I have mentioned, before, this elegant hotel in the heart of old Ahmedabad, The House of MG. It was built by a prominent, self-made, textile tycoon, Shri Mangaldas Girdhandas in the 1920s. He and his family lived and entertained on this spot for many years. The story goes that the kitchen was open 24 hours a day for friends, family, and visitors to be welcomed over a meal. It is now a World Heritage site hotel. The main dining room is the Agashiye, which means “on the terrace” and that is exactly where it is, on the roof terrace.
Beautiful views of the old city surround the adjoining roof terraces. At night, there are large candles and torches lighting the darkness. And in spite of the chaotic traffic down below and all around, it is remarkably peaceful.
Thali is named for the metal plate on which dinner is served. Small cups are filled with different vegetables and placed on the large round plate. Gujarat is pretty strictly a vegetarian state, though there are some exceptions. You wash your hands both before and after the meal. Your right hand is traditionally your eating hand and the left is used for the water glass. The eating is done by taking a piece of bread and scooping up a piece of the vegetable dishes, then into your mouth it goes. There are also chutneys and dipping yogurts on the table. A spoon is served with the plate for your use as well. The waiters come in a line to the table, each carrying one of the items on the menu for that night. They rotate around the table. Some dishes are served in the cups, others go directly on the plate. They will come and refill any or all of the items. The wait staff is all from neighboring villages and live in a hostel next door. There are three courses. The first is the bread items and four different vegetable dishes. Next is the protein course with rice and lentils. The thali is then cleared after you have had your fill, and a bowl of warm water with lemon is served to clean your hands. Lastly, homemade ice cream is served along with the paan (beetle leaf) with a range of after- mints which include fresh coconut and other seeds all served from an old wooden box. You may fill your paan leaf with as much or as little as you like of the traditional digestives, fold it over, and enjoy.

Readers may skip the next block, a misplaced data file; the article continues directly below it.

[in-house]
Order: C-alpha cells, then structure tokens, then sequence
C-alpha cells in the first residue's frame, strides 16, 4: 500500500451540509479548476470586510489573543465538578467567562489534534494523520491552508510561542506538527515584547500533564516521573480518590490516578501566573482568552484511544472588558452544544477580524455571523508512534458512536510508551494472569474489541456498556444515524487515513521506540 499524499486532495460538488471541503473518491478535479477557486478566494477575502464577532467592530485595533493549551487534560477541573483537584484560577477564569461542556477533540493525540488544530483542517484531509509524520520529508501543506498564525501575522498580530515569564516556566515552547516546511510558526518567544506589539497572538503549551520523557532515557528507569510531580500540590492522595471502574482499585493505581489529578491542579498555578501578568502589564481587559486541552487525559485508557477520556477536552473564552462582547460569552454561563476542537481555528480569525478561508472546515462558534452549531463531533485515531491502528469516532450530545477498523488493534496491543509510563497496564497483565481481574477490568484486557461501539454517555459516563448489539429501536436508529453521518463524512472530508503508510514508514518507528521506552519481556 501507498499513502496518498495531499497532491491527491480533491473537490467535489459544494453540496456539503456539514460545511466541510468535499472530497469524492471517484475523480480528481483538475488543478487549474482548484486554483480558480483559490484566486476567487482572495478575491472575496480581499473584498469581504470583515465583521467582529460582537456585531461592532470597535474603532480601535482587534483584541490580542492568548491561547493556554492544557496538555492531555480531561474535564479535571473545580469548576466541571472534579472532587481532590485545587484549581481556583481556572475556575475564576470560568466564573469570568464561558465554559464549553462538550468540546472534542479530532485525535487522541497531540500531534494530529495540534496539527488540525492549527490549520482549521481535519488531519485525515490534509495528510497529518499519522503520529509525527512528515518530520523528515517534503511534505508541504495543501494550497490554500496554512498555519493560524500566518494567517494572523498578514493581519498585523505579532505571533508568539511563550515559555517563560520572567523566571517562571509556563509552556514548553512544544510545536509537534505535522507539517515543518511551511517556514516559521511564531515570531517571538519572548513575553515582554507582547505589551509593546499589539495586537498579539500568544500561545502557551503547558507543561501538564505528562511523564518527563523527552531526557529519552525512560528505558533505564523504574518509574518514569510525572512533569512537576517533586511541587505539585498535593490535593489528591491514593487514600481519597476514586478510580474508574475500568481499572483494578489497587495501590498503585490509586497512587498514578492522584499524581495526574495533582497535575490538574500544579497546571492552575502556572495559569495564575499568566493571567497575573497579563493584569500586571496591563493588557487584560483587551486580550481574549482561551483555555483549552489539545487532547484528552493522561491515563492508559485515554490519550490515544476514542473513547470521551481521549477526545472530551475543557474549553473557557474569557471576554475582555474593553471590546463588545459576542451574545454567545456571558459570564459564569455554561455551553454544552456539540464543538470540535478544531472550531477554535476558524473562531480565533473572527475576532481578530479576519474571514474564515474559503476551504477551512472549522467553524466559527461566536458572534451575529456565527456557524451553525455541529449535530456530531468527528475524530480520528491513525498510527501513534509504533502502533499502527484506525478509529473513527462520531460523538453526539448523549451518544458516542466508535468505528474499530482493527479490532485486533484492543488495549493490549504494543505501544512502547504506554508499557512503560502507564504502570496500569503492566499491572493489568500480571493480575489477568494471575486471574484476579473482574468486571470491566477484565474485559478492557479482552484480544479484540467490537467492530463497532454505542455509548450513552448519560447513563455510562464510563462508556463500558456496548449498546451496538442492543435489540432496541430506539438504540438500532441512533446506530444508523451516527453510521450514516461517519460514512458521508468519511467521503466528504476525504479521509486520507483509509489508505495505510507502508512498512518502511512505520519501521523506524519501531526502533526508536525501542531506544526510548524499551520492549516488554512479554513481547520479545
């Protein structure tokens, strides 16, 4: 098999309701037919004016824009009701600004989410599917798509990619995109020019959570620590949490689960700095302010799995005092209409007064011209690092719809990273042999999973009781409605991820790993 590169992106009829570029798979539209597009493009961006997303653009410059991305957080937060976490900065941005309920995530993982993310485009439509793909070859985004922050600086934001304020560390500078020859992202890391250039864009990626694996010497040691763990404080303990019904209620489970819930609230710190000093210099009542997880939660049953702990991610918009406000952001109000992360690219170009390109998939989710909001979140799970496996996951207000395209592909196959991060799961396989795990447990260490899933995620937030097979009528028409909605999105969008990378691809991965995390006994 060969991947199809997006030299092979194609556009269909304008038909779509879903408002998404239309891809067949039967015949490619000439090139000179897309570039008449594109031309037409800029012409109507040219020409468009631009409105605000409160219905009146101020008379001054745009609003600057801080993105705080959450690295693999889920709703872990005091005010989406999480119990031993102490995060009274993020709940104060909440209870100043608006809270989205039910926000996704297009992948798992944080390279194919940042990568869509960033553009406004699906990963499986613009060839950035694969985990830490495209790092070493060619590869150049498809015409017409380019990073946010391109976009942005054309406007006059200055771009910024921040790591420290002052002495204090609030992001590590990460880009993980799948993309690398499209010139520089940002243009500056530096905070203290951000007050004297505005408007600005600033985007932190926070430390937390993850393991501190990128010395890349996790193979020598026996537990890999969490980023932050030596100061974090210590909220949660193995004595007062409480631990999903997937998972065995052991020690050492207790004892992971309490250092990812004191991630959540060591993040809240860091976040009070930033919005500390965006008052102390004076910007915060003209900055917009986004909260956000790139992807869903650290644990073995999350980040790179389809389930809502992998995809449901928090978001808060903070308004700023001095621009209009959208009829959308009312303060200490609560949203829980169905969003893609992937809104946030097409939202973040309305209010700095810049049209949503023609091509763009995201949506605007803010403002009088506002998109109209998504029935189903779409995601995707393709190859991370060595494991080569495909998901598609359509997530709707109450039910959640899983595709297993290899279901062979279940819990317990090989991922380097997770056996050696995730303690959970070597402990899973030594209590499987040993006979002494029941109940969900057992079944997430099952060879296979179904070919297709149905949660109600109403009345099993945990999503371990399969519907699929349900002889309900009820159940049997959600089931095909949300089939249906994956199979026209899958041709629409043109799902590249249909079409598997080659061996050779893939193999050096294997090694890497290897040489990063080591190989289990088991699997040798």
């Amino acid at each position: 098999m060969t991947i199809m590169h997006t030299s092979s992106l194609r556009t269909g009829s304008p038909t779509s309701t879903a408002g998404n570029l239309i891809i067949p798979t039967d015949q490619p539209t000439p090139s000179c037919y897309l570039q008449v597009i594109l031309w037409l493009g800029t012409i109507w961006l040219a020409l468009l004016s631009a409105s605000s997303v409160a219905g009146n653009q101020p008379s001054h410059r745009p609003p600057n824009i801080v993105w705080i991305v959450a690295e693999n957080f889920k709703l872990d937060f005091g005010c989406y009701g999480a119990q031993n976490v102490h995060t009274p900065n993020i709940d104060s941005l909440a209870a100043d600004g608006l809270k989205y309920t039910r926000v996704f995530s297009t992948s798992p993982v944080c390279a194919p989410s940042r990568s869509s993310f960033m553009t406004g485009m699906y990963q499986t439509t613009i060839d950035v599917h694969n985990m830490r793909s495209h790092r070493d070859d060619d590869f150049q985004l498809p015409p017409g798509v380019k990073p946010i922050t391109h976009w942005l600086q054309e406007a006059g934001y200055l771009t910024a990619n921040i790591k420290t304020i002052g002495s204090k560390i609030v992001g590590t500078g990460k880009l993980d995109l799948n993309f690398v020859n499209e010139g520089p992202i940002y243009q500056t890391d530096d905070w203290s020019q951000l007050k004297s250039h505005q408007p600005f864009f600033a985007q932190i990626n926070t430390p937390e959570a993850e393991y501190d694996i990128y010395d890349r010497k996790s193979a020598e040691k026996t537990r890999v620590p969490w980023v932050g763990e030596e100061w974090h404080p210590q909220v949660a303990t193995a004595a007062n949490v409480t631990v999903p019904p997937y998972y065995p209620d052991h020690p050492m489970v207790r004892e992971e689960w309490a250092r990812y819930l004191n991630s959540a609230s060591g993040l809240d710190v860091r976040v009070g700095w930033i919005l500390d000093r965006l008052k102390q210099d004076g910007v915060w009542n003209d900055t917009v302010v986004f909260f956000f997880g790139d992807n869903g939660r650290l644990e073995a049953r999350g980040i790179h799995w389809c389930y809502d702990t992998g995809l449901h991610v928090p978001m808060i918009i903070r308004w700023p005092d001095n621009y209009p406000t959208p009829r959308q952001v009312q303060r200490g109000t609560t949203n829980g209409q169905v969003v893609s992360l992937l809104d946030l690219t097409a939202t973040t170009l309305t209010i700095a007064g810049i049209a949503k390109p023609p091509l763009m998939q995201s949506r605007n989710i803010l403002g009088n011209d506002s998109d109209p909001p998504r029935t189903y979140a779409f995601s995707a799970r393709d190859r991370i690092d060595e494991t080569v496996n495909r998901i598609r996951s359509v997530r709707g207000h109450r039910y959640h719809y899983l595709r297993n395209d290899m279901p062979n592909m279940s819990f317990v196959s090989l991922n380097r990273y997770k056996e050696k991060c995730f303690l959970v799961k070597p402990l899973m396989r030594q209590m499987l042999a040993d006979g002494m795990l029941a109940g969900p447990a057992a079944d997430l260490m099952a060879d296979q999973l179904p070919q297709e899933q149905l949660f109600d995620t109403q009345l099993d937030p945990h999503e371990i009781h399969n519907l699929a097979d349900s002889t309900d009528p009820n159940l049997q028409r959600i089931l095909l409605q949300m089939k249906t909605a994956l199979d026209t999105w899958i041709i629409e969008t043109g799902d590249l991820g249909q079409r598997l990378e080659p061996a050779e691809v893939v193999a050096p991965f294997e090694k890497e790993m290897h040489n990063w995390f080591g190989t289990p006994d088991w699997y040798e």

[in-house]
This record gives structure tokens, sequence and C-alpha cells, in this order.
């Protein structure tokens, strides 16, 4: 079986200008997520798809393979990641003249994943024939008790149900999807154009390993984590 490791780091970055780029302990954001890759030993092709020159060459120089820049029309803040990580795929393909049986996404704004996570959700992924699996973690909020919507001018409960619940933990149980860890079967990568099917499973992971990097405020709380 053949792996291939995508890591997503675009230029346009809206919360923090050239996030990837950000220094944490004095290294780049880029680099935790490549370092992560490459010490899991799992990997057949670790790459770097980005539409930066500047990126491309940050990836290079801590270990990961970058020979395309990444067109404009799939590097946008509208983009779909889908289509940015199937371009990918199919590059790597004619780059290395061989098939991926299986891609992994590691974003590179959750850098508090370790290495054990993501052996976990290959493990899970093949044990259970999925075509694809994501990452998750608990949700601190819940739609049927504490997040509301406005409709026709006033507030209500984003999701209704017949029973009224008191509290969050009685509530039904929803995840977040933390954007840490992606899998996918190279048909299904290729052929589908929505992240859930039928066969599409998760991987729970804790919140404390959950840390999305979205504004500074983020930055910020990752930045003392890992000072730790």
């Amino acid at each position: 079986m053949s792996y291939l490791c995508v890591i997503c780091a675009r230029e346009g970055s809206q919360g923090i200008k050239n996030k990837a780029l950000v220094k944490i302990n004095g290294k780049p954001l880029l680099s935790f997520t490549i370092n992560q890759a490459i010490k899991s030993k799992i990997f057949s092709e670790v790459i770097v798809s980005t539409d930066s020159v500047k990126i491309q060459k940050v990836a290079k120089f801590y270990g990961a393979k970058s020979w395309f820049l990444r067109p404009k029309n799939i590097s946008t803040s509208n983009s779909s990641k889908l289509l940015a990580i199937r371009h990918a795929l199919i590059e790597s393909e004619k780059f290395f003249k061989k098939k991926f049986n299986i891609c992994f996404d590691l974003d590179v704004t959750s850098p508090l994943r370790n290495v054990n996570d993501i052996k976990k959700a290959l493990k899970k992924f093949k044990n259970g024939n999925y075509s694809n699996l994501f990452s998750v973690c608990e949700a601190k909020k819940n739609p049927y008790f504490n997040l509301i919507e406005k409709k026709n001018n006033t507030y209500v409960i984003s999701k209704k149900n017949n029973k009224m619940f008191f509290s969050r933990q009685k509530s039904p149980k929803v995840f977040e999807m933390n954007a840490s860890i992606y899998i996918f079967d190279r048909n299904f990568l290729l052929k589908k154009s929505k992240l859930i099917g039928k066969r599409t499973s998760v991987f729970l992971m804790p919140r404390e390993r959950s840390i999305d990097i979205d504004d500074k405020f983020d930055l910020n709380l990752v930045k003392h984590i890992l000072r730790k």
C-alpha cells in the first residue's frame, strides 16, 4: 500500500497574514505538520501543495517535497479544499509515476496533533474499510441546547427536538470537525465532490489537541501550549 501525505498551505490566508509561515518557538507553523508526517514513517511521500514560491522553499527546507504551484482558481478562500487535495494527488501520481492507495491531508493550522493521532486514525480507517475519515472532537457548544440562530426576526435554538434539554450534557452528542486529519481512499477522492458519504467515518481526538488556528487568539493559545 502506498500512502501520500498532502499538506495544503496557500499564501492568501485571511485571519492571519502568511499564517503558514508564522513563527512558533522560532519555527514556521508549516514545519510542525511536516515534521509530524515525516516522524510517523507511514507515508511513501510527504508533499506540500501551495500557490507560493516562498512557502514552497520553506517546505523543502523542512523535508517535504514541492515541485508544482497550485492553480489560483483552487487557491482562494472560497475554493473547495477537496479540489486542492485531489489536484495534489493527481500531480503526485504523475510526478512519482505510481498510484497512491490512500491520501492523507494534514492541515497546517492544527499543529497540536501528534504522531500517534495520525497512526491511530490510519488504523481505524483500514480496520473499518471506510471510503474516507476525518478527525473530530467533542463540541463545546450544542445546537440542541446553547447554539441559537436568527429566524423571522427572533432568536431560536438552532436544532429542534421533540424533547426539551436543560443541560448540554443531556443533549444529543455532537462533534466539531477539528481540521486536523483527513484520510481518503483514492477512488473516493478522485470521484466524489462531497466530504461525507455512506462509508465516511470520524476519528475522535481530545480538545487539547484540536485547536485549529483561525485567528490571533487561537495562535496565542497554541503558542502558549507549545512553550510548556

We ate here the first week we were in Ahmedabad and decided to hold the end of the semester dinner there for the students. It was a memorable night all together, before we flew hither here and yon and our magical mystery tour of incredible India was over!